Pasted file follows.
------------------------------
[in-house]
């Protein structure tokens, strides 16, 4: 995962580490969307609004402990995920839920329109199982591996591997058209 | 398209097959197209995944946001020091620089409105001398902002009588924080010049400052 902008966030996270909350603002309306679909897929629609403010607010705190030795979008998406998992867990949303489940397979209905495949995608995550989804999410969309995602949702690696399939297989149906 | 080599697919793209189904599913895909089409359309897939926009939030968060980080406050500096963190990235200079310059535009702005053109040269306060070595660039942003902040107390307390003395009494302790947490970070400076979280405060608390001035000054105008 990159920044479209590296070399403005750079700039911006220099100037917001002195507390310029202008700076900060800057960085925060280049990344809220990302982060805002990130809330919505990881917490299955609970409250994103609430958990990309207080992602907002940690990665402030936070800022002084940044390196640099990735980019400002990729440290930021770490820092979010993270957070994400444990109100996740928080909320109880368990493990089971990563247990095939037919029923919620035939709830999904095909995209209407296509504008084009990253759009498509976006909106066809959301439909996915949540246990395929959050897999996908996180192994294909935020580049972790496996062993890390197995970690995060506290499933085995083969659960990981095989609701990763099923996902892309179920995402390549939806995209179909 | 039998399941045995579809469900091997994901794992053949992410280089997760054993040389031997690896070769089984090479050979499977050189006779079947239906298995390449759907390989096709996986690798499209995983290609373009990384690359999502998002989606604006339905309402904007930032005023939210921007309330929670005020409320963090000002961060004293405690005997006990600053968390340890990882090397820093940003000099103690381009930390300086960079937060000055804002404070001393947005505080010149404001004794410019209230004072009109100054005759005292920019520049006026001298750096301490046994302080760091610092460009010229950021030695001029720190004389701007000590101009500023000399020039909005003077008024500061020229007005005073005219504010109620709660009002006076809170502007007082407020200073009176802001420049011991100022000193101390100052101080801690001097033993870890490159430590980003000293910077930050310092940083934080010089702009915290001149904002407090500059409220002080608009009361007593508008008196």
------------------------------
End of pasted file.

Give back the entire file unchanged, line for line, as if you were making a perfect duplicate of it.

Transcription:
[in-house]
């Protein structure tokens, strides 16, 4: 995962580490969307609004402990995920839920329109199982591996591997058209 | 398209097959197209995944946001020091620089409105001398902002009588924080010049400052 902008966030996270909350603002309306679909897929629609403010607010705190030795979008998406998992867990949303489940397979209905495949995608995550989804999410969309995602949702690696399939297989149906 | 080599697919793209189904599913895909089409359309897939926009939030968060980080406050500096963190990235200079310059535009702005053109040269306060070595660039942003902040107390307390003395009494302790947490970070400076979280405060608390001035000054105008 990159920044479209590296070399403005750079700039911006220099100037917001002195507390310029202008700076900060800057960085925060280049990344809220990302982060805002990130809330919505990881917490299955609970409250994103609430958990990309207080992602907002940690990665402030936070800022002084940044390196640099990735980019400002990729440290930021770490820092979010993270957070994400444990109100996740928080909320109880368990493990089971990563247990095939037919029923919620035939709830999904095909995209209407296509504008084009990253759009498509976006909106066809959301439909996915949540246990395929959050897999996908996180192994294909935020580049972790496996062993890390197995970690995060506290499933085995083969659960990981095989609701990763099923996902892309179920995402390549939806995209179909 | 039998399941045995579809469900091997994901794992053949992410280089997760054993040389031997690896070769089984090479050979499977050189006779079947239906298995390449759907390989096709996986690798499209995983290609373009990384690359999502998002989606604006339905309402904007930032005023939210921007309330929670005020409320963090000002961060004293405690005997006990600053968390340890990882090397820093940003000099103690381009930390300086960079937060000055804002404070001393947005505080010149404001004794410019209230004072009109100054005759005292920019520049006026001298750096301490046994302080760091610092460009010229950021030695001029720190004389701007000590101009500023000399020039909005003077008024500061020229007005005073005219504010109620709660009002006076809170502007007082407020200073009176802001420049011991100022000193101390100052101080801690001097033993870890490159430590980003000293910077930050310092940083934080010089702009915290001149904002407090500059409220002080608009009361007593508008008196």